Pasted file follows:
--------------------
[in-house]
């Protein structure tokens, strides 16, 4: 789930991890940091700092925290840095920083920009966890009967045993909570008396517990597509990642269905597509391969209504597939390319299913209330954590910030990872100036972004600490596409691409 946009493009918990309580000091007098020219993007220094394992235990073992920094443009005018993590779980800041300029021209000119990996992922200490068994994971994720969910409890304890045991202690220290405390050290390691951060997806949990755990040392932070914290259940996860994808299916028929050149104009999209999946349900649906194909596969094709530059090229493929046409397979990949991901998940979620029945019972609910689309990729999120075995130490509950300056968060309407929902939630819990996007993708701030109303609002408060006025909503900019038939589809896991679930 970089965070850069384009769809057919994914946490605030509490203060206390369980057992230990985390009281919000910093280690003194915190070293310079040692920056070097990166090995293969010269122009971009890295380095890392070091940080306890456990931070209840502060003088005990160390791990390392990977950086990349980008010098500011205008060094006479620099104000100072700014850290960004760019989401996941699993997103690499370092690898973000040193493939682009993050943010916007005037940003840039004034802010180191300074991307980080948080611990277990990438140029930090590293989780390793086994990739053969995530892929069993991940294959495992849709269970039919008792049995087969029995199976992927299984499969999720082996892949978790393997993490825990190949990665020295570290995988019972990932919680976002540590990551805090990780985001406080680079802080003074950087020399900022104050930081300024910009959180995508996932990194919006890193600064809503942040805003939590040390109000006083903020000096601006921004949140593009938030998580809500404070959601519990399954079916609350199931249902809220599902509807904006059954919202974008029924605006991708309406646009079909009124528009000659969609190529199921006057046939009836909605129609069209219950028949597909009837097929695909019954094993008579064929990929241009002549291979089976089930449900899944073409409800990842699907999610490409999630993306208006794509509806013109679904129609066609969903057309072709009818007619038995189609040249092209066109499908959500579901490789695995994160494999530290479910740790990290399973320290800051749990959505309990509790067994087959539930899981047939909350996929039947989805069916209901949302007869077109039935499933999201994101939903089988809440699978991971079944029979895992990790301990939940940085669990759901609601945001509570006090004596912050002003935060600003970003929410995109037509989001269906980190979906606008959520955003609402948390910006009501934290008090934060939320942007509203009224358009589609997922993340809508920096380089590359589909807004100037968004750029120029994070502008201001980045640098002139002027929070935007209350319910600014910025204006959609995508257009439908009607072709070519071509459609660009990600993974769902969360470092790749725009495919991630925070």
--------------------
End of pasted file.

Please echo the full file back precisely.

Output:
[in-house]
């Protein structure tokens, strides 16, 4: 789930991890940091700092925290840095920083920009966890009967045993909570008396517990597509990642269905597509391969209504597939390319299913209330954590910030990872100036972004600490596409691409 946009493009918990309580000091007098020219993007220094394992235990073992920094443009005018993590779980800041300029021209000119990996992922200490068994994971994720969910409890304890045991202690220290405390050290390691951060997806949990755990040392932070914290259940996860994808299916028929050149104009999209999946349900649906194909596969094709530059090229493929046409397979990949991901998940979620029945019972609910689309990729999120075995130490509950300056968060309407929902939630819990996007993708701030109303609002408060006025909503900019038939589809896991679930 970089965070850069384009769809057919994914946490605030509490203060206390369980057992230990985390009281919000910093280690003194915190070293310079040692920056070097990166090995293969010269122009971009890295380095890392070091940080306890456990931070209840502060003088005990160390791990390392990977950086990349980008010098500011205008060094006479620099104000100072700014850290960004760019989401996941699993997103690499370092690898973000040193493939682009993050943010916007005037940003840039004034802010180191300074991307980080948080611990277990990438140029930090590293989780390793086994990739053969995530892929069993991940294959495992849709269970039919008792049995087969029995199976992927299984499969999720082996892949978790393997993490825990190949990665020295570290995988019972990932919680976002540590990551805090990780985001406080680079802080003074950087020399900022104050930081300024910009959180995508996932990194919006890193600064809503942040805003939590040390109000006083903020000096601006921004949140593009938030998580809500404070959601519990399954079916609350199931249902809220599902509807904006059954919202974008029924605006991708309406646009079909009124528009000659969609190529199921006057046939009836909605129609069209219950028949597909009837097929695909019954094993008579064929990929241009002549291979089976089930449900899944073409409800990842699907999610490409999630993306208006794509509806013109679904129609066609969903057309072709009818007619038995189609040249092209066109499908959500579901490789695995994160494999530290479910740790990290399973320290800051749990959505309990509790067994087959539930899981047939909350996929039947989805069916209901949302007869077109039935499933999201994101939903089988809440699978991971079944029979895992990790301990939940940085669990759901609601945001509570006090004596912050002003935060600003970003929410995109037509989001269906980190979906606008959520955003609402948390910006009501934290008090934060939320942007509203009224358009589609997922993340809508920096380089590359589909807004100037968004750029120029994070502008201001980045640098002139002027929070935007209350319910600014910025204006959609995508257009439908009607072709070519071509459609660009990600993974769902969360470092790749725009495919991630925070």